While we recognise the bill deals primarily with the first phase of modernising awards, we are concerned about how awards remain relevant into the future. We urge the government to ensure a fair, robust and relevant award system without throwing away the strength of the award system under conciliation and arbitration. Our vision for the award system is a comprehensive safety net for workers on an industry or occupational level that is flexible enough to allow for industry-specific conditions but secure enough to provide appropriate protections. Awards must be living documents that can adapt to the changes in community standards. We fear the move away from a tripartite system, with active involvement of employers and employees overseen by an independent tribunal, to a system where the government of the day has a more direct say in the labour standards of Australian workers. We look forward to the end of the worst excesses of Work Choices and working with the government into the future on establishing an industrial relations system that is fair and respects the rights of workers.
The Greens will be tabling a series of amendments to the transition bill, because we believe there are some important issues that were highlighted during the Senate committee hearings. When I heard some members of the coalition talk about some of the evidence we heard at the hearings I thought I might have been at different hearings, because people in general were supportive of the legislation, although there were some important issues that were raised. For example, I was particularly taken by the arguments raised by Professor Andrew Stewart around the possibility of loopholes where people could be dismissed if their ITEA failed the no-disadvantage test.
There were also significant issues brought up around prohibited content, which is why we are tabling amendments around the issue. I see no reason at all why a government who says they do not agree with the prohibited content element of the workplace laws as it stands and as it was introduced under Work Choices cannot remove that restriction now so that ITEAs, when they come in, will not be disadvantaged by not being able to deal with those issues. It is also important for Australia to note that individual statutory agreements and AWAs with us for some time to come. Those people who have entered into agreements before this legislation comes into being will be stuck on those agreements, which is why we believe that they need to be able to test those agreements against the new conditions and, if they are seen to be unfair, they should be able to be terminated.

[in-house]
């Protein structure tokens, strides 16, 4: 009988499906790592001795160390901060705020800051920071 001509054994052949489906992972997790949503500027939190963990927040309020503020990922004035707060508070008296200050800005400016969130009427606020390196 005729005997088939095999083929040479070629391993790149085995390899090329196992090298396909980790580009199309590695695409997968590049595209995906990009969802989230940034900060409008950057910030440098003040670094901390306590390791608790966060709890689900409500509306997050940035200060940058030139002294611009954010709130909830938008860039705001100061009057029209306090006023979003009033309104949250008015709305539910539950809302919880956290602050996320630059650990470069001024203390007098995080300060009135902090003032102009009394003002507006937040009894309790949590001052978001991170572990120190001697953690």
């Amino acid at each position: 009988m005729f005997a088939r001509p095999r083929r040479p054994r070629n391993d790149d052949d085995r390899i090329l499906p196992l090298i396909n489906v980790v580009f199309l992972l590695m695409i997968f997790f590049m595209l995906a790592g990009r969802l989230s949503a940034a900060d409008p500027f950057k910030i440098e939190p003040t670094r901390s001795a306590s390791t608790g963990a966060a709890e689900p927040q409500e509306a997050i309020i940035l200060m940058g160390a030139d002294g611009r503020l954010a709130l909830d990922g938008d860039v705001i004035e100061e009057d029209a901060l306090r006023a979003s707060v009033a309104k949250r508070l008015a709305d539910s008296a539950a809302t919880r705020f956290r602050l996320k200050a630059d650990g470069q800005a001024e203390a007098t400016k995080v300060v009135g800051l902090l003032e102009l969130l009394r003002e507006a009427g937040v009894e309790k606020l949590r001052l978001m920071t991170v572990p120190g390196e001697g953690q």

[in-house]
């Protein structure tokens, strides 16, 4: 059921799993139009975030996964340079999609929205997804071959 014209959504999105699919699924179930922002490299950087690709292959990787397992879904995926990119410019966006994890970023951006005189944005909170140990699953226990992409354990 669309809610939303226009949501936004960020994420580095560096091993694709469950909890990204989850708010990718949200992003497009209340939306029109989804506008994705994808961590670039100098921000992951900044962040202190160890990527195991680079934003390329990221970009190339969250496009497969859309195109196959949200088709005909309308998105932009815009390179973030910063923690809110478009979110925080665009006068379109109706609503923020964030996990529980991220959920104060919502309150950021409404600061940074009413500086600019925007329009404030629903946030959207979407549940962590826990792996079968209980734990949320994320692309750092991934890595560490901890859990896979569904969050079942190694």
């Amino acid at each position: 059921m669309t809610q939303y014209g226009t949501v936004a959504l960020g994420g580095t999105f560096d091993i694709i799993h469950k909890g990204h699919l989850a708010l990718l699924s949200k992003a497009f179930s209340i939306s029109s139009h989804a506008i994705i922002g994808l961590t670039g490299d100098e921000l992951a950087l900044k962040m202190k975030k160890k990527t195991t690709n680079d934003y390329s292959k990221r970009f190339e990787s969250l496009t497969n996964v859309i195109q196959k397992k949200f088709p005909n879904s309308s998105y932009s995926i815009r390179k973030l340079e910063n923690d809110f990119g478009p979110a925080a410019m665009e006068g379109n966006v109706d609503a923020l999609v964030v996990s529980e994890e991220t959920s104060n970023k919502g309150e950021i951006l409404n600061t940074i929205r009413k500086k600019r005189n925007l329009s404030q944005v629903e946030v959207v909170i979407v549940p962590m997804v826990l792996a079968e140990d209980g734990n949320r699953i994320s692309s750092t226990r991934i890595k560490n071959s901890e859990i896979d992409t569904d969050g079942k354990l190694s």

We also believe that AWAs that are in place now should expire when their nominal expiry date is reached, rather than continuing. We also believe that it is important that our industrial relations system should still deal with the issues and still support the freedom of association. We are concerned, and we have expressed our concerns on a number of occasions, about issues to do with the right of entry provisions, which the government does not intend addressing in its industrial relations reforms. We believe that should also be addressed, although we will be addressing those issues during the discussions over the substantive bill.
The Greens will be tabling a series of amendments to this transition bill. We think it is a good start in the industrial reform process. We believe that the bill, through the committee process, did receive overall support from the people who attended the hearings-from both unions and employers. I would like to add that I feel that some of the people representing employers were not across the transition bill provisions and were raising issues that in fact were not in the bill and issues that the federal government, much to my concern, has decided will not be dealt with, including the right of entry. The issues of concern that were raised during the hearing in some cases had little to do with the transition bill. It showed a lack of understanding of the government's intention. I say that with difficulty because I believe the government should be addressing those issues.
The Greens would like to see this legislation go further and that is why we are proposing amendments to address some of the loopholes in it. Specifically, for example, the very strong case was put that we needed to address the issue of outworkers. If the government does not move amendments to deal with outworkers, the Greens will. In general, I believe that there is cross-party support for addressing these issues. They were dealt with in a very rough way when we were addressing Work Choices. Commitments were made on the floor of the Senate about protections for outworkers. We very strongly believe that those commitments now need to be written into the legislation at the earliest possible opportunity, which is why we will be moving amendments to address those issues.